But what else did she do apart from the stuffing ? I hold still, kneeing on the wet ground trying hard to bring back “Christmas past”, I laugh! All I think of is the exploding chestnuts in the rayburn ( I haven’t forgotten to pierce the chestnuts since!)
I giggle and while I’m thinking, I get a message from Darren Venables, the wonderful head gardener from the Chewton Glen, he suggests a roast chestnut party just, what I was thinking! but hey what about a Jam? There is plenty here.
It’s not that we won’t have a party, however being a little obsessed with jam, I just can’t help but think about making a jam, it’s in my bones.
I dig deep and finally remember this recipe something that I made some many moons ago. So without rambling on! here’s the recipe:
– 1 kg of chestnuts
– 650g of vanilla sugar (can use granulated sugar if you wish)
– one vanilla pod (optional depends how much your sugar tastes of vanilla )
– Juice of a lemon
(check last blogs for sterilising jars etc)
Chestnuts have two skins so first your need to peel the outer skin it’s a little difficult and your need a sharp knife and insert it at the top of the nut and carefully peel away the first layer.
Then pop them into a large pan of boiled water and simmer for about 10-15 minutes, then remove the chestnuts a little at a time and peel the second layer of skin.
Once you have skinned all the nuts it can take some time. (I promise if I find a faster way or a tool to do this with I’ll let you know)
Now the messy bit press the chestnuts though a sieve to remove the husky bits. (this is the non technical bit and other jam makers hate this bit. if you add equal amounts of sugar to the nuts as you would in jam then your get a rather sweet jam nothing wrong with it).
However I like more of a chestnut taste so asto be more versatile so like to use less sugar.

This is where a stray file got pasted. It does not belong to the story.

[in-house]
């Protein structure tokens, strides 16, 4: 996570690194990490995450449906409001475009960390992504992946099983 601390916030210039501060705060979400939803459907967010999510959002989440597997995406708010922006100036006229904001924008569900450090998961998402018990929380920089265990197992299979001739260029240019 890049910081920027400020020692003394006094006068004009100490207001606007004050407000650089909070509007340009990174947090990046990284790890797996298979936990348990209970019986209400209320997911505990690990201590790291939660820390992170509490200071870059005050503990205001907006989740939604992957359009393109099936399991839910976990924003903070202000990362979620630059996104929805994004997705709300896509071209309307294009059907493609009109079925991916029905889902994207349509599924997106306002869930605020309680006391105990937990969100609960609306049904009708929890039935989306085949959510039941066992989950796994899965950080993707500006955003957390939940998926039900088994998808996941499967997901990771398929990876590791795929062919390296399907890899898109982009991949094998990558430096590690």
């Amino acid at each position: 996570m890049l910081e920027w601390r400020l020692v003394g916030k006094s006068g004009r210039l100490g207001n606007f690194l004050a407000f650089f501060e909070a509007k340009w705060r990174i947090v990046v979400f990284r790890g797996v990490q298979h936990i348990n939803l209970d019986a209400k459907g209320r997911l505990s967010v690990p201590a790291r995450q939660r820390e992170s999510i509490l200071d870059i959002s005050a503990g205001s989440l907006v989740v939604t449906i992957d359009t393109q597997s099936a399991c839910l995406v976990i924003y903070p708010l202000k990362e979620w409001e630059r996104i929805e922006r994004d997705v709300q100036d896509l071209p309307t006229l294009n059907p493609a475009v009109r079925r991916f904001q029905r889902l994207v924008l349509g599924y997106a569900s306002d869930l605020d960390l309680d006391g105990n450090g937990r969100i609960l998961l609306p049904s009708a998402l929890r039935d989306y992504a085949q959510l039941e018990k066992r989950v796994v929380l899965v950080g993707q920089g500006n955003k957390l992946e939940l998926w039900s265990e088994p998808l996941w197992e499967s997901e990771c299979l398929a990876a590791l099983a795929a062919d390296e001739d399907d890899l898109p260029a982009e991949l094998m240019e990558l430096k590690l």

Add the rest of the ingredients and cook for about 20-30mins and bring to a rolling boil check for the set (softer than fruit jams) and pot in sterilised jars.
This is great in a chestnut bellini and of course on pancakes it’s heaven
Its pairs very well with whiskey so great for a cake! (or even in a whiskey)
A still moment in time that I hope to be able to visualise in my heart for ever, for a photograph can only ever hold an image. It may rekindle memories but it could ever convey the my magical moment of sitting outside with a blanket and a hot cup of tea and a very confused cat!
It’s 2.15 and I am watching the sun eclipse the moon on a clear night so bright I can read the stars like a recipe. For the first time ever I looked up and without a map I knew exactly what each star in this night sky is and I was so excited, I could barely hold onto my voice and not shout out their names, at last it’s sunk in! So crystal clear and I can see everyone . I look back at the moon,and it has the appearance of someone draping a hearth rug over her while she sits by the fire, that gives her this earthly glow. Not wanting to move a muscle as not to miss a second of such beauty I stare and breath in this extraordinary moment. I have to share this time, but who dare I ring at such a late hour? I conect with a few friends, just knowing that we are together looking, dreaming and experiencing the same sight fills my heart, wondering just how they feel.